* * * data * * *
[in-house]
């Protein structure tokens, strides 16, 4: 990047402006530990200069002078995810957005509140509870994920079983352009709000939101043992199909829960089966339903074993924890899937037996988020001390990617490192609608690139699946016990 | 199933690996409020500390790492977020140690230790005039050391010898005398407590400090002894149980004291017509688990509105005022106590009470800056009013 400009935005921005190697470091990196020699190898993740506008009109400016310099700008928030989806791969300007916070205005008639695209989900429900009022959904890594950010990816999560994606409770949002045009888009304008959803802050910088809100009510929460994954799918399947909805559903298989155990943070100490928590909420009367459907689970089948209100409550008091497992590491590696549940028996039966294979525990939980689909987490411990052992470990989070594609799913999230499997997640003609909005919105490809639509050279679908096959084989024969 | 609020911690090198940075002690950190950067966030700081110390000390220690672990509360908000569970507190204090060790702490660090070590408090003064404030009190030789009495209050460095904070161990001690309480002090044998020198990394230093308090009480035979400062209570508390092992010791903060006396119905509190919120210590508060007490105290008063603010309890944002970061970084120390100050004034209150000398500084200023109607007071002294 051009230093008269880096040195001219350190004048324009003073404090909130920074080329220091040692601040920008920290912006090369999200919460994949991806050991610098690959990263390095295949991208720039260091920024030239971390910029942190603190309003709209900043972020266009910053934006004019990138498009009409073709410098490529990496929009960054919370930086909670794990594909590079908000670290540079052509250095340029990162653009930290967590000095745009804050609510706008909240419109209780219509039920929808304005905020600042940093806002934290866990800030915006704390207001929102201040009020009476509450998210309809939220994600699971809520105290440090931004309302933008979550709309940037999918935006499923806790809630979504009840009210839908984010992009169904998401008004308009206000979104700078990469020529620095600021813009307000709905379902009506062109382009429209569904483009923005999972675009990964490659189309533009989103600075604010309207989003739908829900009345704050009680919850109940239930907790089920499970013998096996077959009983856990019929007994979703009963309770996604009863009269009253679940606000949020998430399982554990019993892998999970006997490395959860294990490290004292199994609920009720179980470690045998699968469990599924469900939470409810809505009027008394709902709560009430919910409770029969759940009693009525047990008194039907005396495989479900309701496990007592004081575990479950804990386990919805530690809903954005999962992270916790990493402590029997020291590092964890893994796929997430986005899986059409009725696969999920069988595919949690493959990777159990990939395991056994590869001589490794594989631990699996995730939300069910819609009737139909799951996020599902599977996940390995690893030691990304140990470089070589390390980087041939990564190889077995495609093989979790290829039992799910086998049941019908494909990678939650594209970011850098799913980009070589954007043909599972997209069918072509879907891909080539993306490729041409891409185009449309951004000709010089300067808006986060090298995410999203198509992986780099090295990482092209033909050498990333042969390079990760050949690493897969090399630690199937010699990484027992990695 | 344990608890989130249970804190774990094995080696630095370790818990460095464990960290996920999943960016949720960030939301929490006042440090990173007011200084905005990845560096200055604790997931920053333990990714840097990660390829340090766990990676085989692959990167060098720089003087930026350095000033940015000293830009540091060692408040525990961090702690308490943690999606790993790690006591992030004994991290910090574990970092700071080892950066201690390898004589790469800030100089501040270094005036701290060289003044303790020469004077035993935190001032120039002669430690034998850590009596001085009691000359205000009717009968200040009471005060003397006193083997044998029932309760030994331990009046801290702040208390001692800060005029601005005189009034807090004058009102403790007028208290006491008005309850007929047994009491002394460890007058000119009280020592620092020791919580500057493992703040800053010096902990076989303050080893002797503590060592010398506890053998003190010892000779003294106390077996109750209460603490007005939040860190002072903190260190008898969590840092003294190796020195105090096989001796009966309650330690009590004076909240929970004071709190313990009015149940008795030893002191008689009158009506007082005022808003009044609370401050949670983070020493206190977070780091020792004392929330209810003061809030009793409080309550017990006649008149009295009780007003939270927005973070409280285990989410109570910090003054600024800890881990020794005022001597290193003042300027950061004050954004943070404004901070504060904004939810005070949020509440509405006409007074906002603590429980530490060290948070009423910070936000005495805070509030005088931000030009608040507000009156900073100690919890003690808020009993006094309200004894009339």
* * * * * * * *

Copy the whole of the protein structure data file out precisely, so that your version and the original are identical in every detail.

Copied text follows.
[in-house]
């Protein structure tokens, strides 16, 4: 990047402006530990200069002078995810957005509140509870994920079983352009709000939101043992199909829960089966339903074993924890899937037996988020001390990617490192609608690139699946016990 | 199933690996409020500390790492977020140690230790005039050391010898005398407590400090002894149980004291017509688990509105005022106590009470800056009013 400009935005921005190697470091990196020699190898993740506008009109400016310099700008928030989806791969300007916070205005008639695209989900429900009022959904890594950010990816999560994606409770949002045009888009304008959803802050910088809100009510929460994954799918399947909805559903298989155990943070100490928590909420009367459907689970089948209100409550008091497992590491590696549940028996039966294979525990939980689909987490411990052992470990989070594609799913999230499997997640003609909005919105490809639509050279679908096959084989024969 | 609020911690090198940075002690950190950067966030700081110390000390220690672990509360908000569970507190204090060790702490660090070590408090003064404030009190030789009495209050460095904070161990001690309480002090044998020198990394230093308090009480035979400062209570508390092992010791903060006396119905509190919120210590508060007490105290008063603010309890944002970061970084120390100050004034209150000398500084200023109607007071002294 051009230093008269880096040195001219350190004048324009003073404090909130920074080329220091040692601040920008920290912006090369999200919460994949991806050991610098690959990263390095295949991208720039260091920024030239971390910029942190603190309003709209900043972020266009910053934006004019990138498009009409073709410098490529990496929009960054919370930086909670794990594909590079908000670290540079052509250095340029990162653009930290967590000095745009804050609510706008909240419109209780219509039920929808304005905020600042940093806002934290866990800030915006704390207001929102201040009020009476509450998210309809939220994600699971809520105290440090931004309302933008979550709309940037999918935006499923806790809630979504009840009210839908984010992009169904998401008004308009206000979104700078990469020529620095600021813009307000709905379902009506062109382009429209569904483009923005999972675009990964490659189309533009989103600075604010309207989003739908829900009345704050009680919850109940239930907790089920499970013998096996077959009983856990019929007994979703009963309770996604009863009269009253679940606000949020998430399982554990019993892998999970006997490395959860294990490290004292199994609920009720179980470690045998699968469990599924469900939470409810809505009027008394709902709560009430919910409770029969759940009693009525047990008194039907005396495989479900309701496990007592004081575990479950804990386990919805530690809903954005999962992270916790990493402590029997020291590092964890893994796929997430986005899986059409009725696969999920069988595919949690493959990777159990990939395991056994590869001589490794594989631990699996995730939300069910819609009737139909799951996020599902599977996940390995690893030691990304140990470089070589390390980087041939990564190889077995495609093989979790290829039992799910086998049941019908494909990678939650594209970011850098799913980009070589954007043909599972997209069918072509879907891909080539993306490729041409891409185009449309951004000709010089300067808006986060090298995410999203198509992986780099090295990482092209033909050498990333042969390079990760050949690493897969090399630690199937010699990484027992990695 | 344990608890989130249970804190774990094995080696630095370790818990460095464990960290996920999943960016949720960030939301929490006042440090990173007011200084905005990845560096200055604790997931920053333990990714840097990660390829340090766990990676085989692959990167060098720089003087930026350095000033940015000293830009540091060692408040525990961090702690308490943690999606790993790690006591992030004994991290910090574990970092700071080892950066201690390898004589790469800030100089501040270094005036701290060289003044303790020469004077035993935190001032120039002669430690034998850590009596001085009691000359205000009717009968200040009471005060003397006193083997044998029932309760030994331990009046801290702040208390001692800060005029601005005189009034807090004058009102403790007028208290006491008005309850007929047994009491002394460890007058000119009280020592620092020791919580500057493992703040800053010096902990076989303050080893002797503590060592010398506890053998003190010892000779003294106390077996109750209460603490007005939040860190002072903190260190008898969590840092003294190796020195105090096989001796009966309650330690009590004076909240929970004071709190313990009015149940008795030893002191008689009158009506007082005022808003009044609370401050949670983070020493206190977070780091020792004392929330209810003061809030009793409080309550017990006649008149009295009780007003939270927005973070409280285990989410109570910090003054600024800890881990020794005022001597290193003042300027950061004050954004943070404004901070504060904004939810005070949020509440509405006409007074906002603590429980530490060290948070009423910070936000005495805070509030005088931000030009608040507000009156900073100690919890003690808020009993006094309200004894009339």